With goods purchased out of state, and transported in state, isn’t a tax already levied by the state on your income? I think I remember something like that on my taxes, seeing a hit in my returns. Or is the idea that other tax payers are lying on their taxes? Why would making the companies responsible for collection and reporting be any different? And, if they are collecting for the use of the roads by ordering out of state, how do they decide who gets what money when I buy from New York, and ship to Texas? (Or over seas military?)

As for a tax on purely digital? Horrible idea. IF anything is worn by transfer of a digital good, it is the copper wires of the companies, and a tax would not go into improving private infrastructure. (I hope, I mean, I am sure the companies would love that money.)

known coward says:

I do not see the issue

If i go out and buy microsoft word in my local staples I pay sales tax. If I buy it on line, I should still have to pay that sales tax, otherwise it gives the online retailer an unfair advantage over the brick and mortar shop.

What I am not for is for additional taxes on the digital download. But the tax rate should be the same for on line and off line goods, digital or otherwise.

A fair issue (as others have already mentioned) would be which state’s sales tax is charged on online downloads? Is it the location of the on line store, or is it where the purchaser lives?

The infamous Joe says:

Re: I do not see the issue

There is more than a two point system here.

The “location of the online store” is where the server is physically located(1), or where the website owner works(2)? Or should the taxes be where the goods are physically located (3), or where they are shipped to?(4) Is it where you are sitting at your computer? (5) If I purchase on my iphone, is it where I am physically standing when I buy(6), or where my plan originates(7) or where the nearest cell tower is located? (8)

It gets messy quick, doesn’t it?

ulle says:

When I buy physical goods online, numerous taxes are already collected in regards to those goods. If I buy a mp3 player from for example, there is an import tax when that mp3 player is brought in country, the truck or train that transports the player from the port pays both state and federal taxes, the wharehouse where the player is stored pays alot of local and state taxes, then the truck that takes the player to the airport pays more state and federal taxes, the plane that it flys on pays taxes and so forth. When you actually look at all the taxes that are paid just to move a product in this country it is sickning then to listen to the government talking about wanting more taxes.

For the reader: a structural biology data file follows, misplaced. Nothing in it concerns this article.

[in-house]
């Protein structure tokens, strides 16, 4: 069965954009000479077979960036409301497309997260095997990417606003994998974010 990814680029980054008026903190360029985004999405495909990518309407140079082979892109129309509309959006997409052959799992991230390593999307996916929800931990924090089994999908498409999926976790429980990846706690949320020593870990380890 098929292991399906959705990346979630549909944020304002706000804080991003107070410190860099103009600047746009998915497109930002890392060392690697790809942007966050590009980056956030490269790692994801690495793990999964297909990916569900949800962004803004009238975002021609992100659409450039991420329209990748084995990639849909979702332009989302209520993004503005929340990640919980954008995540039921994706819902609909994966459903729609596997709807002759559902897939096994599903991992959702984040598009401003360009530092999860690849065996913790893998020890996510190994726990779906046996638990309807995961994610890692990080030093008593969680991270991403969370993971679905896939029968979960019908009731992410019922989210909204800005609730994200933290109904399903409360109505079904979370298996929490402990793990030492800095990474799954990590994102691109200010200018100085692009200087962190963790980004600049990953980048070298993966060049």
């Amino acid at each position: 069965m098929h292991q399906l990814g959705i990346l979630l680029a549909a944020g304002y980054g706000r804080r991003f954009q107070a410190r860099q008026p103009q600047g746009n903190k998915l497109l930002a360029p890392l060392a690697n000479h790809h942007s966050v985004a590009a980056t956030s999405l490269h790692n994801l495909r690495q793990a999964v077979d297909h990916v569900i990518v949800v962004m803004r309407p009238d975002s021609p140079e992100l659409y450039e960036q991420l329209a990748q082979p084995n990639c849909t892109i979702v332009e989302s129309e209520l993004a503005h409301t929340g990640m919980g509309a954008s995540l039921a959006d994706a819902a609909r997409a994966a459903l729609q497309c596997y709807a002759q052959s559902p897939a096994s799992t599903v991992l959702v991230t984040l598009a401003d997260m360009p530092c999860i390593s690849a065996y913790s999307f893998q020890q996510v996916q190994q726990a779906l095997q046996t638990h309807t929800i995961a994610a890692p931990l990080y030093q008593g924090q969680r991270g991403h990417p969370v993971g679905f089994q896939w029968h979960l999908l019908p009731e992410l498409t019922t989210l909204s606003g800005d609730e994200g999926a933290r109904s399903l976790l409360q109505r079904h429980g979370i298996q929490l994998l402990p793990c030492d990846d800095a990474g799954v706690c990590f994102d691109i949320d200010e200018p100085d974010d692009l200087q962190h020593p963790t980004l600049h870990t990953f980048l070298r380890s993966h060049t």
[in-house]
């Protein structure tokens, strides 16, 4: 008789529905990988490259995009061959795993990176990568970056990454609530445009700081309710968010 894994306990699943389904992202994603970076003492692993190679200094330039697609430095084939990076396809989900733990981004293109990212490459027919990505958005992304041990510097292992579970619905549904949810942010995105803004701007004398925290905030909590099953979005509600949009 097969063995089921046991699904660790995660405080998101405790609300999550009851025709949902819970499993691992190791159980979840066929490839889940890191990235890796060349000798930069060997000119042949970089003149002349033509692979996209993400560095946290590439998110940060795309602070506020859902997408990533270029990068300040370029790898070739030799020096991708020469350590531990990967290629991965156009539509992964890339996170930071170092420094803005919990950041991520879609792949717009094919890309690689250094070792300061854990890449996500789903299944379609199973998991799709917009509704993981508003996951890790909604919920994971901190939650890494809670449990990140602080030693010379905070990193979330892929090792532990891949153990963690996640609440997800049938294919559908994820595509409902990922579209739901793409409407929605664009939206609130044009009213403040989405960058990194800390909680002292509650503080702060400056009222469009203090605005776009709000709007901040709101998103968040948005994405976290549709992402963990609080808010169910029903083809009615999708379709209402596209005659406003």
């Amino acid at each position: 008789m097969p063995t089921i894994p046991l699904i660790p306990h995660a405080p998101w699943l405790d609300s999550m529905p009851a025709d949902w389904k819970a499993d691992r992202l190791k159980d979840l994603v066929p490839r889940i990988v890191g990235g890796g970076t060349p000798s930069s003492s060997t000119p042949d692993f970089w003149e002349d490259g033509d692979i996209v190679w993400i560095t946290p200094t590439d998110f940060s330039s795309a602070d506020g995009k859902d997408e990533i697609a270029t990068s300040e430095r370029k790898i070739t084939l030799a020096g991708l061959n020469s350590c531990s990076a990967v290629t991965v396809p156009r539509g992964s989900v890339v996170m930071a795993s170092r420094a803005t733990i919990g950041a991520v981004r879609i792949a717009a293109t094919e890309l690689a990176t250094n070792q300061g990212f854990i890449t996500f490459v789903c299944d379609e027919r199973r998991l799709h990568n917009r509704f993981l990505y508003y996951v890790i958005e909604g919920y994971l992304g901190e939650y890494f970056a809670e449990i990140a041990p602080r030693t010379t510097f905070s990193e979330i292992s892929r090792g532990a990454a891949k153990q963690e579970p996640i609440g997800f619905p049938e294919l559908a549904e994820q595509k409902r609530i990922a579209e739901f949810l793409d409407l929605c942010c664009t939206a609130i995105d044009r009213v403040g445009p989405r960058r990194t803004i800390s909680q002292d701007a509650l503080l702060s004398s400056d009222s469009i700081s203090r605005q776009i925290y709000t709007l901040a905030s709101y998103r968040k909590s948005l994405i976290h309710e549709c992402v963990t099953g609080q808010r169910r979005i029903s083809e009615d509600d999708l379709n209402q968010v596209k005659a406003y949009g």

Jim Durbin (profile) says:

Collecting this Tax would shut down a lot of mom and pops

They’ve already passed the CPSIA, which is wreaking havoc with mommy bloggers and others who sell small products online – this would absolutely cripple everyone else.

The problem is the taxes are due, but it is the responsibility of the taxpayer to report them. As no state government has enough resources to track down every credit card purchase of its residents, the only way to get that money if people don’t voluntarily comply is stick it to retailers.

It’s the same reason money is taken out of your paycheck through withholding rather than quarterly payments. People learn not to miss it if they’re not writing big checks.

It’s another sop to large corporations who can pay for the software to figure out the tax complexities, and another big screw you to small businesses.

Rob (user link) says:

Justifying the cloud

This is the boon for cloud-computing.

‘Download,’ the key word here, means bringing something from an online location to the user’s device: Laptop, desktop, mobile device, etc. Governments will present semantics and get shot down and return to their legal drawing boards to reword definitions until they get what they want; however, if customers join a service where the product stays in the cloud, there is no tax consequence.

Take, for example, the scenario of an online music store that allows you to purchase music to be played via an internet radio station. Your membership fees, and subsequent fees, (same as your fees for purchases) allow for your selection of music – but the music doesn’t come to you. Instead, it stays in the cloud, transported to the online radio station.

The cloud exists above government reach.

Time to welcome the virtual nation.